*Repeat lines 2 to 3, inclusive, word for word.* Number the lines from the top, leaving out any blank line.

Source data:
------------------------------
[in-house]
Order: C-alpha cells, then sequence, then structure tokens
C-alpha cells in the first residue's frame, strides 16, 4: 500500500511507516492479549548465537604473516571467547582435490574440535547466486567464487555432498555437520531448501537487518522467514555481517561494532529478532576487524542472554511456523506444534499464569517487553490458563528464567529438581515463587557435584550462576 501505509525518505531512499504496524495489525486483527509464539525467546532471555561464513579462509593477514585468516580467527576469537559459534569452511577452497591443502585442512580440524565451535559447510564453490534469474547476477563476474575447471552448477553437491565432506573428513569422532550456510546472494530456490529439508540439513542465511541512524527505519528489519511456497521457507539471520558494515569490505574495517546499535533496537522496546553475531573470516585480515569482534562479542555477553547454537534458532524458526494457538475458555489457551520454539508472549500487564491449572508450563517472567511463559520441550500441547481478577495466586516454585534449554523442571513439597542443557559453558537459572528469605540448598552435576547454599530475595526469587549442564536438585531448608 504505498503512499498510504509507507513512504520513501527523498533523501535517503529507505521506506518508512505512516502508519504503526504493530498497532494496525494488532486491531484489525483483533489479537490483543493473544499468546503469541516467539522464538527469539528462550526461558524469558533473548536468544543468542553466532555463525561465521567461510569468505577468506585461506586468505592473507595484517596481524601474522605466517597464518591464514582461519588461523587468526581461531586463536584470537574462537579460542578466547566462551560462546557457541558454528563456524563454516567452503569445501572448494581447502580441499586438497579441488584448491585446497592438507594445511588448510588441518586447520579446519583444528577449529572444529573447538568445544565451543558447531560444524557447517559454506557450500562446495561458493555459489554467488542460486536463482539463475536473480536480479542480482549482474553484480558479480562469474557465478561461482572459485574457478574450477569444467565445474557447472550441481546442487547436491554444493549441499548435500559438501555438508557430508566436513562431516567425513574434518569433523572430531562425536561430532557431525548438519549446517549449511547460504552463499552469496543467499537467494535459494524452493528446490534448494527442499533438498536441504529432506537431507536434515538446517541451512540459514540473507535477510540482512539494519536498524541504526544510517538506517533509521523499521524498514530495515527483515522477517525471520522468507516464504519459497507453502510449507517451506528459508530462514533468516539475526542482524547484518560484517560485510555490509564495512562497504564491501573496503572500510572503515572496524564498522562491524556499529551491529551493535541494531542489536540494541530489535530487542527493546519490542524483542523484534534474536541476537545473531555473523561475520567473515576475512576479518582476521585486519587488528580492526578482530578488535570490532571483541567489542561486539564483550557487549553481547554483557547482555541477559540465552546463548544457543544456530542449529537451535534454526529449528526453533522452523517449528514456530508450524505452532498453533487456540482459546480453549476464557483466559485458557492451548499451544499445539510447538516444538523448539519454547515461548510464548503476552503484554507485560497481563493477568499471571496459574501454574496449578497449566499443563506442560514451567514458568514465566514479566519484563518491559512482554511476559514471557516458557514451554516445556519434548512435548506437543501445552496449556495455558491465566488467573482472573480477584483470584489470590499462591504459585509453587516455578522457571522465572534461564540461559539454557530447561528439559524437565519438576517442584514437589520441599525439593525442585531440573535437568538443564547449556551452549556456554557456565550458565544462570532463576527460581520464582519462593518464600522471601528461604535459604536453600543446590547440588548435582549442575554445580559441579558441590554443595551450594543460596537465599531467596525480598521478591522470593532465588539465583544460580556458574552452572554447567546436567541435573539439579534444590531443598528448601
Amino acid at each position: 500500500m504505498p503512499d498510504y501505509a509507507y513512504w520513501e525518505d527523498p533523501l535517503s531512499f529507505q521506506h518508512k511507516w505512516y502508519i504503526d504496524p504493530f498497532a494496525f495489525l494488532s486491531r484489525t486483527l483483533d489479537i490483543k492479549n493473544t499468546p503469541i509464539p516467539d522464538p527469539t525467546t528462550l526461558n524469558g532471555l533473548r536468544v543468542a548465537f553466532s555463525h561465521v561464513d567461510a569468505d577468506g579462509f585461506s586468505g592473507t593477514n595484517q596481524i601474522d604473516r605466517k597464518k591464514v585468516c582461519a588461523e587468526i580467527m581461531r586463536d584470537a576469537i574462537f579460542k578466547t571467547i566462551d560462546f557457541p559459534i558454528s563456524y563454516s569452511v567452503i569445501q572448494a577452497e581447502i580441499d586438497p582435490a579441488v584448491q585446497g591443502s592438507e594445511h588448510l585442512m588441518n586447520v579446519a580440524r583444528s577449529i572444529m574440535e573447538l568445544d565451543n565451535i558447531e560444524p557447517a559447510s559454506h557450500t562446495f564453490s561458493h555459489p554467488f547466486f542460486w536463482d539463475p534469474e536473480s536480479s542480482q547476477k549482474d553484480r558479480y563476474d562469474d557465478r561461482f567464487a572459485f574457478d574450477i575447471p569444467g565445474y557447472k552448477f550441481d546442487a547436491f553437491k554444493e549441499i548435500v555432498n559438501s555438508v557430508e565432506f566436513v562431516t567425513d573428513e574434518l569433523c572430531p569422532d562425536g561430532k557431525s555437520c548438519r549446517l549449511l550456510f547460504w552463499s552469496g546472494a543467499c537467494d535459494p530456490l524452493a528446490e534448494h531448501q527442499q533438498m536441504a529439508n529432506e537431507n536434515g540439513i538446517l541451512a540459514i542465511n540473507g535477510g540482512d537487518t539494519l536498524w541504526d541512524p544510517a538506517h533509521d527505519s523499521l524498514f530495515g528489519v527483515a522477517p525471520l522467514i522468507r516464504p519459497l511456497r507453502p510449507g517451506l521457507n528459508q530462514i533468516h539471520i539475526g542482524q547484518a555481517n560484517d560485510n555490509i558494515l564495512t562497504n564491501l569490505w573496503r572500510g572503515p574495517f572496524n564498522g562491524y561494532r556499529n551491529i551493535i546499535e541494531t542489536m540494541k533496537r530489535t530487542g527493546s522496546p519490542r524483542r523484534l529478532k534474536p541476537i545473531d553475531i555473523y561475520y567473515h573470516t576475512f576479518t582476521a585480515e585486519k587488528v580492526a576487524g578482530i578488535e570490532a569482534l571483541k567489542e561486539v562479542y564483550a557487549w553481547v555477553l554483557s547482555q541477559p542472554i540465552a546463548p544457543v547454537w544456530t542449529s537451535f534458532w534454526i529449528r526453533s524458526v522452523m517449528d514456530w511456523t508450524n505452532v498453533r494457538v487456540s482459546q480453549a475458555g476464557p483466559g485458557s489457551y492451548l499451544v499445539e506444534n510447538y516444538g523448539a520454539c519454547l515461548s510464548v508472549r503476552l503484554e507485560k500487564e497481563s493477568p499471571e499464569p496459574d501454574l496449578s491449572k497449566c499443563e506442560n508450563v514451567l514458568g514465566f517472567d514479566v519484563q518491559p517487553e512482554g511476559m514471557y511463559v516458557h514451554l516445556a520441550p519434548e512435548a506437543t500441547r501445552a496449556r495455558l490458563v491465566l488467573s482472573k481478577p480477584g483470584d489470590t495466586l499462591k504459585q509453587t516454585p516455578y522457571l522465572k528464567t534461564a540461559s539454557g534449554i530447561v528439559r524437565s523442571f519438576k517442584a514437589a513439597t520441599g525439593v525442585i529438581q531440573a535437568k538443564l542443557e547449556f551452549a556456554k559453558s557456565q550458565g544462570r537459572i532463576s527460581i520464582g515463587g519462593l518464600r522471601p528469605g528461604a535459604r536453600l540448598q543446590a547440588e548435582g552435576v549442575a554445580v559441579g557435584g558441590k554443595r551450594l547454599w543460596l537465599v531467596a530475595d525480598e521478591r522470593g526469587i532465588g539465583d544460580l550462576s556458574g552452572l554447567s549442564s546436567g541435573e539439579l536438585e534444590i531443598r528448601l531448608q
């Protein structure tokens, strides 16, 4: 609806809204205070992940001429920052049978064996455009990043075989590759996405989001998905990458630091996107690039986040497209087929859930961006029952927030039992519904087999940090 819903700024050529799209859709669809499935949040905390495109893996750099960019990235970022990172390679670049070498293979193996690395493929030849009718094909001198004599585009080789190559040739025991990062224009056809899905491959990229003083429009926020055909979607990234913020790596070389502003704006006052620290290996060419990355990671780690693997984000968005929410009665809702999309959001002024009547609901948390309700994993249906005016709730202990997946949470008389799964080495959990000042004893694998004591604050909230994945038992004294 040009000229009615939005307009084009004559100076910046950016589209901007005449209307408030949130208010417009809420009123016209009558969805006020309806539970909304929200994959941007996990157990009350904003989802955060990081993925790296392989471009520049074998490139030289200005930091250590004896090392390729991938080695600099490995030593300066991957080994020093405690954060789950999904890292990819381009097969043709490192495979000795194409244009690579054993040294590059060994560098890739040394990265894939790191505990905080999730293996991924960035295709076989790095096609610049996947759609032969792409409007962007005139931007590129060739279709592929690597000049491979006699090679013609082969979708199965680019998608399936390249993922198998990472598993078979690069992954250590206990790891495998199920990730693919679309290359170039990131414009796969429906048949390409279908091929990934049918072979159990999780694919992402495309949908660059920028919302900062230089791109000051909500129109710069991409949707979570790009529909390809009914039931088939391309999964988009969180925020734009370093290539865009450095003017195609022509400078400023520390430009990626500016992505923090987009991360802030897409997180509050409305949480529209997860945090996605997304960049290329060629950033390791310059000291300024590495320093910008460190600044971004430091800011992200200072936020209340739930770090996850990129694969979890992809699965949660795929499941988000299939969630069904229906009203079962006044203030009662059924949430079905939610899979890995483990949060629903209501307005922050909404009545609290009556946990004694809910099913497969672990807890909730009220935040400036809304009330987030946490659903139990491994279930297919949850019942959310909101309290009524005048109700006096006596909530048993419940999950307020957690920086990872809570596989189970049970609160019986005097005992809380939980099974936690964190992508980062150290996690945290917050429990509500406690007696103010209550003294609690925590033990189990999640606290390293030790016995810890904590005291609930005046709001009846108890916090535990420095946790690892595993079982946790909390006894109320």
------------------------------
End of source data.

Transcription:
Order: C-alpha cells, then sequence, then structure tokens
C-alpha cells in the first residue's frame, strides 16, 4: 500500500511507516492479549548465537604473516571467547582435490574440535547466486567464487555432498555437520531448501537487518522467514555481517561494532529478532576487524542472554511456523506444534499464569517487553490458563528464567529438581515463587557435584550462576 501505509525518505531512499504496524495489525486483527509464539525467546532471555561464513579462509593477514585468516580467527576469537559459534569452511577452497591443502585442512580440524565451535559447510564453490534469474547476477563476474575447471552448477553437491565432506573428513569422532550456510546472494530456490529439508540439513542465511541512524527505519528489519511456497521457507539471520558494515569490505574495517546499535533496537522496546553475531573470516585480515569482534562479542555477553547454537534458532524458526494457538475458555489457551520454539508472549500487564491449572508450563517472567511463559520441550500441547481478577495466586516454585534449554523442571513439597542443557559453558537459572528469605540448598552435576547454599530475595526469587549442564536438585531448608 504505498503512499498510504509507507513512504520513501527523498533523501535517503529507505521506506518508512505512516502508519504503526504493530498497532494496525494488532486491531484489525483483533489479537490483543493473544499468546503469541516467539522464538527469539528462550526461558524469558533473548536468544543468542553466532555463525561465521567461510569468505577468506585461506586468505592473507595484517596481524601474522605466517597464518591464514582461519588461523587468526581461531586463536584470537574462537579460542578466547566462551560462546557457541558454528563456524563454516567452503569445501572448494581447502580441499586438497579441488584448491585446497592438507594445511588448510588441518586447520579446519583444528577449529572444529573447538568445544565451543558447531560444524557447517559454506557450500562446495561458493555459489554467488542460486536463482539463475536473480536480479542480482549482474553484480558479480562469474557465478561461482572459485574457478574450477569444467565445474557447472550441481546442487547436491554444493549441499548435500559438501555438508557430508566436513562431516567425513574434518569433523572430531562425536561430532557431525548438519549446517549449511547460504552463499552469496543467499537467494535459494524452493528446490534448494527442499533438498536441504529432506537431507536434515538446517541451512540459514540473507535477510540482512539494519536498524541504526544510517538506517533509521523499521524498514530495515527483515522477517525471520522468507516464504519459497507453502510449507517451506528459508530462514533468516539475526542482524547484518560484517560485510555490509564495512562497504564491501573496503572500510572503515572496524564498522562491524556499529551491529551493535541494531542489536540494541530489535530487542527493546519490542524483542523484534534474536541476537545473531555473523561475520567473515576475512576479518582476521585486519587488528580492526578482530578488535570490532571483541567489542561486539564483550557487549553481547554483557547482555541477559540465552546463548544457543544456530542449529537451535534454526529449528526453533522452523517449528514456530508450524505452532498453533487456540482459546480453549476464557483466559485458557492451548499451544499445539510447538516444538523448539519454547515461548510464548503476552503484554507485560497481563493477568499471571496459574501454574496449578497449566499443563506442560514451567514458568514465566514479566519484563518491559512482554511476559514471557516458557514451554516445556519434548512435548506437543501445552496449556495455558491465566488467573482472573480477584483470584489470590499462591504459585509453587516455578522457571522465572534461564540461559539454557530447561528439559524437565519438576517442584514437589520441599525439593525442585531440573535437568538443564547449556551452549556456554557456565550458565544462570532463576527460581520464582519462593518464600522471601528461604535459604536453600543446590547440588548435582549442575554445580559441579558441590554443595551450594543460596537465599531467596525480598521478591522470593532465588539465583544460580556458574552452572554447567546436567541435573539439579534444590531443598528448601